It is also of note that Russian men view men from other nations, especially those from the United States of America, to be less masculine than themselves (Riabov & Riabova, 2014, p.29). Russian masculinity under Putin has developed differently than masculinity in the Western world, being far less tolerant and accepting of diversity and uniqueness. Russian masculinity is centered around the concept of acting strong and manly, often viewing any type of femininity to be weak and a fault. Masculinity in Russia is homogeneous, and if a man acts differently, then other men will think that there is something wrong with him. This is the case for homosexual men in the Russian Federation. In the Union of Soviet Socialist Republics, sexual activities between men were criminalized in 1934, leading to thousands of Soviet men being convicted of sodomy and receiving a five-year punishment of hard labor in one of the labor camps in the gulag system, or being forced to visit a psychiatric hospital (Human Rights Watch, 2020). Since the Soviet people did not know very much about homosexuals, most trusted their government’s claim that homosexuals were not normal and needed to be taken care of. Unfortunately, this seems to be the same course of action for people in the modern Russian Federation.

Homosexuality is an extremely taboo topic in Russia, and Putin and his allies vehemently oppose homosexuals. This has caused a widespread panic in citizens who fear homosexuality overtaking their nation, and since homosexuality is seldom discussed in the everyday Russian’s life, the public knows very little of what homosexuals or homosexuality itself are actually like. The Russian government further fanned the flames on this issue with the 2013 law known as “For the Purpose of Protecting Children from Information Advocating for a Denial of Traditional Family Values”; the law is often referred to by western media as the “Gay Propaganda Law.” The Gay Propaganda Law made it illegal to discuss LGBT issues with children or educate them on homosexuality. The Russian government justified the law by saying that they were trying to protect Russian “family values.” (Human Rights Watch, 2020). The Gay Propaganda Law has made it far harder for Russian citizens to receive a proper education on homosexuality, leading many Russians to believe the preconceived notion that all homosexuals want to destroy Russian familial norms by demasculinizing Russian men. In fact, a recent survey from the Levada Center in Moscow found that 32% of respondents wish to cast all homosexuals out of society (Kuhr, 2020). Opposition to homosexuals is growing in Russia, and the government’s approval of those ideas is fueling the fire.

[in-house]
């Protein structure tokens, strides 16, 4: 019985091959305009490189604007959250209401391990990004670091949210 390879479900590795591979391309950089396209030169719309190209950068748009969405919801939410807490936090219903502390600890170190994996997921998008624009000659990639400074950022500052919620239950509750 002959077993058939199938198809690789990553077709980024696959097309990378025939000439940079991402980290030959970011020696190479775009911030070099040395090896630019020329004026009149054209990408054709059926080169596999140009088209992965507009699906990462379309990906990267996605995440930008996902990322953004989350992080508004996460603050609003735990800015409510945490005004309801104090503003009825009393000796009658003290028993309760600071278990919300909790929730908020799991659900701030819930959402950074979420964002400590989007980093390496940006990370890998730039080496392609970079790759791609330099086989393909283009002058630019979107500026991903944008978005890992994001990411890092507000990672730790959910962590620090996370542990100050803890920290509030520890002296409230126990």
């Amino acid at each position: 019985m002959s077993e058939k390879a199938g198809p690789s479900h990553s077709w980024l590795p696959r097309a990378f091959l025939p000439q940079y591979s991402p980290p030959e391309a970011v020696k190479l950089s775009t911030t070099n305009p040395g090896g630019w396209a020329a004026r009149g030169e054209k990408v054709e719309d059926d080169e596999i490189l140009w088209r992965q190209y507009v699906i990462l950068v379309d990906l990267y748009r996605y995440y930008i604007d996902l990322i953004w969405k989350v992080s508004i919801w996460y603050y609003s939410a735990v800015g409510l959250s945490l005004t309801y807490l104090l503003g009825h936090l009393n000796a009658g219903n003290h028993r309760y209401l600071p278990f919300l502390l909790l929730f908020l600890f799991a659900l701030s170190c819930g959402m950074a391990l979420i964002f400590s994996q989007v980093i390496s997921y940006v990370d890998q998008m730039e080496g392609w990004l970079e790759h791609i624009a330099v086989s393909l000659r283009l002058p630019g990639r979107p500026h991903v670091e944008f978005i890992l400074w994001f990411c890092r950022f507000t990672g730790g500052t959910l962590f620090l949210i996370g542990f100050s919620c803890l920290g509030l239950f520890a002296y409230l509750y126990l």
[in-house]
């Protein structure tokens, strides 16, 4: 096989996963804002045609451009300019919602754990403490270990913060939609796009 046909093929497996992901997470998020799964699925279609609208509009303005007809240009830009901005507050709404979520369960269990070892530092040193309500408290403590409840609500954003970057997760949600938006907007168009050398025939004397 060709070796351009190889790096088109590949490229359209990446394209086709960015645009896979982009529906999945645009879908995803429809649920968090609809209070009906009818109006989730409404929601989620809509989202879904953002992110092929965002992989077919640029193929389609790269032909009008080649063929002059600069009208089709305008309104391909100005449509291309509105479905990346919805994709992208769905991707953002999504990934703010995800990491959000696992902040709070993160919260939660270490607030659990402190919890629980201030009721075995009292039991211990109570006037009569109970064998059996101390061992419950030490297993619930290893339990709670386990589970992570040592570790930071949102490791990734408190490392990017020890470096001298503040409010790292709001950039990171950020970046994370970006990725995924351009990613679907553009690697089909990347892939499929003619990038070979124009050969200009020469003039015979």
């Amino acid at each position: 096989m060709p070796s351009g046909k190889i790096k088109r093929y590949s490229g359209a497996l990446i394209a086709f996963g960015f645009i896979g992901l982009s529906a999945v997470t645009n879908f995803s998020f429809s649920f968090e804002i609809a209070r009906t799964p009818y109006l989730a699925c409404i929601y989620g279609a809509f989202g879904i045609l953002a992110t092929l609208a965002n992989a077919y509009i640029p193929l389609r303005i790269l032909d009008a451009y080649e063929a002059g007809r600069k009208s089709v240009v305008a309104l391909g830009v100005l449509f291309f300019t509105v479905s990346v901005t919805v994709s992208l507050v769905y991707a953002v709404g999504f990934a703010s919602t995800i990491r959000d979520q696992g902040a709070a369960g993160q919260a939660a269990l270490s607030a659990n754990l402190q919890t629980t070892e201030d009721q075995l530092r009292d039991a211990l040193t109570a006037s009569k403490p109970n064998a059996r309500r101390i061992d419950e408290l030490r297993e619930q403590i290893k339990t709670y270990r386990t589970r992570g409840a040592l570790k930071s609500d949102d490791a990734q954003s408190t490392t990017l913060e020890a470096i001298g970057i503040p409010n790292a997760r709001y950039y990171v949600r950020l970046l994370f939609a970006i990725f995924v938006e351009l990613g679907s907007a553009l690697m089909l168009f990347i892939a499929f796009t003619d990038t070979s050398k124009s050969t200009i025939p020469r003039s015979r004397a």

Homophobia has been a feature of the government’s campaign to reinforce masculine stereotypes. In late June of 2020, the Russian Federation held a constitutional referendum that included allowing Vladimir Putin to run in two more presidential elections, which could result in him remaining president until 2036. If approved, this move would greatly increase the power that Putin and his allies had over the country. In early June, to advertise the upcoming referendum and to raise the public’s awareness of what they would be voting for, the Russian government released a piece of propaganda in the form of a television advertisement.